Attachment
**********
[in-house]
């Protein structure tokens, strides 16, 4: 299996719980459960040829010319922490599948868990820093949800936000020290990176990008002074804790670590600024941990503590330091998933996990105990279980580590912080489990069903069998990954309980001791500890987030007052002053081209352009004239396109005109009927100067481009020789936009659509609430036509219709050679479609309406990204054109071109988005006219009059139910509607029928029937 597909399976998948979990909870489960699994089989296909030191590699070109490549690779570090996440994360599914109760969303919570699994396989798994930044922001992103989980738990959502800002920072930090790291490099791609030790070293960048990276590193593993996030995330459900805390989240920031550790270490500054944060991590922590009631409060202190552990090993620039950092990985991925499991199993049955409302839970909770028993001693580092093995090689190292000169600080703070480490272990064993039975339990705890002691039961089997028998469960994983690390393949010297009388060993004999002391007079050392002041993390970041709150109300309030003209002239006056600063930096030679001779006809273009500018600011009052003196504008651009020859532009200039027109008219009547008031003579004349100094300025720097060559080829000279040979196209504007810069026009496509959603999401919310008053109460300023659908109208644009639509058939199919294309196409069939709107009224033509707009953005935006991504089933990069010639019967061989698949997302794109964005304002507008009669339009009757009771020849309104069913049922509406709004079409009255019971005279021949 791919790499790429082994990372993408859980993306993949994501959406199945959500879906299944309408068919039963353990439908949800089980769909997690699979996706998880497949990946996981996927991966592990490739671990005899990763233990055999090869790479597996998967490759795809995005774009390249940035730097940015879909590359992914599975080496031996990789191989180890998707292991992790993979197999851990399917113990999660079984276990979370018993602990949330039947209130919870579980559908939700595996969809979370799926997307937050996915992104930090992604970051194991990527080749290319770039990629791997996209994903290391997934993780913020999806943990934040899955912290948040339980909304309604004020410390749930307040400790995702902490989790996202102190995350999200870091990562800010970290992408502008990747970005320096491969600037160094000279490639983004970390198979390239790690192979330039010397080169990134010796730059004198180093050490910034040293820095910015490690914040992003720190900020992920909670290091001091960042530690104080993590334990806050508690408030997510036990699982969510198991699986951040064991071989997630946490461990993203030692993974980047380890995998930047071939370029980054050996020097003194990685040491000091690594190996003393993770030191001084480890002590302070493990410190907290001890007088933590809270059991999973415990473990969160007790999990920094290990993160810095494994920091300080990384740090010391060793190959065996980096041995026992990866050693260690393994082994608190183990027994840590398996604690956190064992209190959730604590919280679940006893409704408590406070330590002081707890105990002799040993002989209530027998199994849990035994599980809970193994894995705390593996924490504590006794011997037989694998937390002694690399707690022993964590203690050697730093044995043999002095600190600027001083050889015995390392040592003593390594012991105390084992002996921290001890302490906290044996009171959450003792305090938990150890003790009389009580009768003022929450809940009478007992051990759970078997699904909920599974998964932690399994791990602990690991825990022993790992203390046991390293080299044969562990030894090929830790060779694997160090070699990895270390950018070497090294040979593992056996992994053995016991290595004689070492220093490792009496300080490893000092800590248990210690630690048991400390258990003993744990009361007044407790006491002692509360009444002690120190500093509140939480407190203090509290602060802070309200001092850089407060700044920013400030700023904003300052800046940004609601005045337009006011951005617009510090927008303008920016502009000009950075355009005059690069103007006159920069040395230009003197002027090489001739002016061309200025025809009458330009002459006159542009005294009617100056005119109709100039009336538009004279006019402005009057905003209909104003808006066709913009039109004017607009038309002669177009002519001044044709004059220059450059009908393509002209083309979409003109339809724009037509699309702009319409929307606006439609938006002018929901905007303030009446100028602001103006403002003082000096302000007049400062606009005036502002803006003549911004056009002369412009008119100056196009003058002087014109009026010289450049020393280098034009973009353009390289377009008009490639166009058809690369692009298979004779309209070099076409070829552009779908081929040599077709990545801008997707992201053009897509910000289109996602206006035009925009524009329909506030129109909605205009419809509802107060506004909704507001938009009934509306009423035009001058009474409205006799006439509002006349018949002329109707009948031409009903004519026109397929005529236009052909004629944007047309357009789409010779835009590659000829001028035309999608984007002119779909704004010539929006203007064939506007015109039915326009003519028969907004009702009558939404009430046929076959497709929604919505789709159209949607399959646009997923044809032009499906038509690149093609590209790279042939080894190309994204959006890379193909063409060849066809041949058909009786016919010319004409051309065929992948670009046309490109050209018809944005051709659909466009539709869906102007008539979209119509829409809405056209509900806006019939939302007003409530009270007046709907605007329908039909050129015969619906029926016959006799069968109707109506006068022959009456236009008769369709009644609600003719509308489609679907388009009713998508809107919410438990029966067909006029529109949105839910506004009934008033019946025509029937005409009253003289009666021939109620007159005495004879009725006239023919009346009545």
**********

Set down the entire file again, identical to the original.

[in-house]
């Protein structure tokens, strides 16, 4: 299996719980459960040829010319922490599948868990820093949800936000020290990176990008002074804790670590600024941990503590330091998933996990105990279980580590912080489990069903069998990954309980001791500890987030007052002053081209352009004239396109005109009927100067481009020789936009659509609430036509219709050679479609309406990204054109071109988005006219009059139910509607029928029937 597909399976998948979990909870489960699994089989296909030191590699070109490549690779570090996440994360599914109760969303919570699994396989798994930044922001992103989980738990959502800002920072930090790291490099791609030790070293960048990276590193593993996030995330459900805390989240920031550790270490500054944060991590922590009631409060202190552990090993620039950092990985991925499991199993049955409302839970909770028993001693580092093995090689190292000169600080703070480490272990064993039975339990705890002691039961089997028998469960994983690390393949010297009388060993004999002391007079050392002041993390970041709150109300309030003209002239006056600063930096030679001779006809273009500018600011009052003196504008651009020859532009200039027109008219009547008031003579004349100094300025720097060559080829000279040979196209504007810069026009496509959603999401919310008053109460300023659908109208644009639509058939199919294309196409069939709107009224033509707009953005935006991504089933990069010639019967061989698949997302794109964005304002507008009669339009009757009771020849309104069913049922509406709004079409009255019971005279021949 791919790499790429082994990372993408859980993306993949994501959406199945959500879906299944309408068919039963353990439908949800089980769909997690699979996706998880497949990946996981996927991966592990490739671990005899990763233990055999090869790479597996998967490759795809995005774009390249940035730097940015879909590359992914599975080496031996990789191989180890998707292991992790993979197999851990399917113990999660079984276990979370018993602990949330039947209130919870579980559908939700595996969809979370799926997307937050996915992104930090992604970051194991990527080749290319770039990629791997996209994903290391997934993780913020999806943990934040899955912290948040339980909304309604004020410390749930307040400790995702902490989790996202102190995350999200870091990562800010970290992408502008990747970005320096491969600037160094000279490639983004970390198979390239790690192979330039010397080169990134010796730059004198180093050490910034040293820095910015490690914040992003720190900020992920909670290091001091960042530690104080993590334990806050508690408030997510036990699982969510198991699986951040064991071989997630946490461990993203030692993974980047380890995998930047071939370029980054050996020097003194990685040491000091690594190996003393993770030191001084480890002590302070493990410190907290001890007088933590809270059991999973415990473990969160007790999990920094290990993160810095494994920091300080990384740090010391060793190959065996980096041995026992990866050693260690393994082994608190183990027994840590398996604690956190064992209190959730604590919280679940006893409704408590406070330590002081707890105990002799040993002989209530027998199994849990035994599980809970193994894995705390593996924490504590006794011997037989694998937390002694690399707690022993964590203690050697730093044995043999002095600190600027001083050889015995390392040592003593390594012991105390084992002996921290001890302490906290044996009171959450003792305090938990150890003790009389009580009768003022929450809940009478007992051990759970078997699904909920599974998964932690399994791990602990690991825990022993790992203390046991390293080299044969562990030894090929830790060779694997160090070699990895270390950018070497090294040979593992056996992994053995016991290595004689070492220093490792009496300080490893000092800590248990210690630690048991400390258990003993744990009361007044407790006491002692509360009444002690120190500093509140939480407190203090509290602060802070309200001092850089407060700044920013400030700023904003300052800046940004609601005045337009006011951005617009510090927008303008920016502009000009950075355009005059690069103007006159920069040395230009003197002027090489001739002016061309200025025809009458330009002459006159542009005294009617100056005119109709100039009336538009004279006019402005009057905003209909104003808006066709913009039109004017607009038309002669177009002519001044044709004059220059450059009908393509002209083309979409003109339809724009037509699309702009319409929307606006439609938006002018929901905007303030009446100028602001103006403002003082000096302000007049400062606009005036502002803006003549911004056009002369412009008119100056196009003058002087014109009026010289450049020393280098034009973009353009390289377009008009490639166009058809690369692009298979004779309209070099076409070829552009779908081929040599077709990545801008997707992201053009897509910000289109996602206006035009925009524009329909506030129109909605205009419809509802107060506004909704507001938009009934509306009423035009001058009474409205006799006439509002006349018949002329109707009948031409009903004519026109397929005529236009052909004629944007047309357009789409010779835009590659000829001028035309999608984007002119779909704004010539929006203007064939506007015109039915326009003519028969907004009702009558939404009430046929076959497709929604919505789709159209949607399959646009997923044809032009499906038509690149093609590209790279042939080894190309994204959006890379193909063409060849066809041949058909009786016919010319004409051309065929992948670009046309490109050209018809944005051709659909466009539709869906102007008539979209119509829409809405056209509900806006019939939302007003409530009270007046709907605007329908039909050129015969619906029926016959006799069968109707109506006068022959009456236009008769369709009644609600003719509308489609679907388009009713998508809107919410438990029966067909006029529109949105839910506004009934008033019946025509029937005409009253003289009666021939109620007159005495004879009725006239023919009346009545």